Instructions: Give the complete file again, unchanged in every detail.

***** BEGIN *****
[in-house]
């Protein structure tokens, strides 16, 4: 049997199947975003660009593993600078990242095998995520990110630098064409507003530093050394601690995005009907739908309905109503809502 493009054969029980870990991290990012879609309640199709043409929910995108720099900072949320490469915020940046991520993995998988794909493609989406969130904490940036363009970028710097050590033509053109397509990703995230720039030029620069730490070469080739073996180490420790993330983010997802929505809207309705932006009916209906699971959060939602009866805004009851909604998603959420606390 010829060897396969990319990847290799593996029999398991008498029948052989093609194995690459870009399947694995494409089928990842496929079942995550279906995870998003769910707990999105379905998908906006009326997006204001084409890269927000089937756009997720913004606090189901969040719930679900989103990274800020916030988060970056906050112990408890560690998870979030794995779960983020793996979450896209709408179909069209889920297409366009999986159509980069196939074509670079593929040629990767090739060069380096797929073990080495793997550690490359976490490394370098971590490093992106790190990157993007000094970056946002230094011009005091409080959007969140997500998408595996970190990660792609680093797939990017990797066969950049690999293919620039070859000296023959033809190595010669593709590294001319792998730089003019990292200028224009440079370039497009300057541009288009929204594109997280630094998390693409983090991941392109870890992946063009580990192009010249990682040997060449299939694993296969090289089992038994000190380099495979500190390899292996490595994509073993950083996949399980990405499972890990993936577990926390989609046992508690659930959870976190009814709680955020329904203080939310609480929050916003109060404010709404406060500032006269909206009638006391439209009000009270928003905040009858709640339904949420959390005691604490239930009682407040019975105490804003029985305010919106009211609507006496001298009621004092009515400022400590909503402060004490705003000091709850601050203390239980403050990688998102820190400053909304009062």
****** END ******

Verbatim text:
[in-house]
């Protein structure tokens, strides 16, 4: 049997199947975003660009593993600078990242095998995520990110630098064409507003530093050394601690995005009907739908309905109503809502 493009054969029980870990991290990012879609309640199709043409929910995108720099900072949320490469915020940046991520993995998988794909493609989406969130904490940036363009970028710097050590033509053109397509990703995230720039030029620069730490070469080739073996180490420790993330983010997802929505809207309705932006009916209906699971959060939602009866805004009851909604998603959420606390 010829060897396969990319990847290799593996029999398991008498029948052989093609194995690459870009399947694995494409089928990842496929079942995550279906995870998003769910707990999105379905998908906006009326997006204001084409890269927000089937756009997720913004606090189901969040719930679900989103990274800020916030988060970056906050112990408890560690998870979030794995779960983020793996979450896209709408179909069209889920297409366009999986159509980069196939074509670079593929040629990767090739060069380096797929073990080495793997550690490359976490490394370098971590490093992106790190990157993007000094970056946002230094011009005091409080959007969140997500998408595996970190990660792609680093797939990017990797066969950049690999293919620039070859000296023959033809190595010669593709590294001319792998730089003019990292200028224009440079370039497009300057541009288009929204594109997280630094998390693409983090991941392109870890992946063009580990192009010249990682040997060449299939694993296969090289089992038994000190380099495979500190390899292996490595994509073993950083996949399980990405499972890990993936577990926390989609046992508690659930959870976190009814709680955020329904203080939310609480929050916003109060404010709404406060500032006269909206009638006391439209009000009270928003905040009858709640339904949420959390005691604490239930009682407040019975105490804003029985305010919106009211609507006496001298009621004092009515400022400590909503402060004490705003000091709850601050203390239980403050990688998102820190400053909304009062």